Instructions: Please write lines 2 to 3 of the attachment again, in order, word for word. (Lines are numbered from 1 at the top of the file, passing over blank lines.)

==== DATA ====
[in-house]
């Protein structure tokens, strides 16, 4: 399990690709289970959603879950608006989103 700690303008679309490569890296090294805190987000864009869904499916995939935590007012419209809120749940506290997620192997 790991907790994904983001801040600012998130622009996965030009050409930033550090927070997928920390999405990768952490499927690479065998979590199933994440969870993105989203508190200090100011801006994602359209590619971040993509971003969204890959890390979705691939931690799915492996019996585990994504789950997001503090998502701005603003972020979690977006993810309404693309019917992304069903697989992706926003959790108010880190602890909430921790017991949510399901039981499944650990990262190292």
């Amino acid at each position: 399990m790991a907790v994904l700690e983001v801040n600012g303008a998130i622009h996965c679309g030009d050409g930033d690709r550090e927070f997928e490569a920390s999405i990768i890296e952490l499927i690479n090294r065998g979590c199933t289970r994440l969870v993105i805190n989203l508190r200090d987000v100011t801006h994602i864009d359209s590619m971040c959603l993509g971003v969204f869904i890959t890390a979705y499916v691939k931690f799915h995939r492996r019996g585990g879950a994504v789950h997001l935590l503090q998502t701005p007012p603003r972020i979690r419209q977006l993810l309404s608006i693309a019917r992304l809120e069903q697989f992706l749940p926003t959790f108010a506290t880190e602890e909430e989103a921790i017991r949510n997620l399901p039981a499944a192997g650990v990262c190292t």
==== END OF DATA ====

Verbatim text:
């Protein structure tokens, strides 16, 4: 399990690709289970959603879950608006989103 700690303008679309490569890296090294805190987000864009869904499916995939935590007012419209809120749940506290997620192997 790991907790994904983001801040600012998130622009996965030009050409930033550090927070997928920390999405990768952490499927690479065998979590199933994440969870993105989203508190200090100011801006994602359209590619971040993509971003969204890959890390979705691939931690799915492996019996585990994504789950997001503090998502701005603003972020979690977006993810309404693309019917992304069903697989992706926003959790108010880190602890909430921790017991949510399901039981499944650990990262190292």
């Amino acid at each position: 399990m790991a907790v994904l700690e983001v801040n600012g303008a998130i622009h996965c679309g030009d050409g930033d690709r550090e927070f997928e490569a920390s999405i990768i890296e952490l499927i690479n090294r065998g979590c199933t289970r994440l969870v993105i805190n989203l508190r200090d987000v100011t801006h994602i864009d359209s590619m971040c959603l993509g971003v969204f869904i890959t890390a979705y499916v691939k931690f799915h995939r492996r019996g585990g879950a994504v789950h997001l935590l503090q998502t701005p007012p603003r972020i979690r419209q977006l993810l309404s608006i693309a019917r992304l809120e069903q697989f992706l749940p926003t959790f108010a506290t880190e602890e909430e989103a921790i017991r949510n997620l399901p039981a499944a192997g650990v990262c190292t």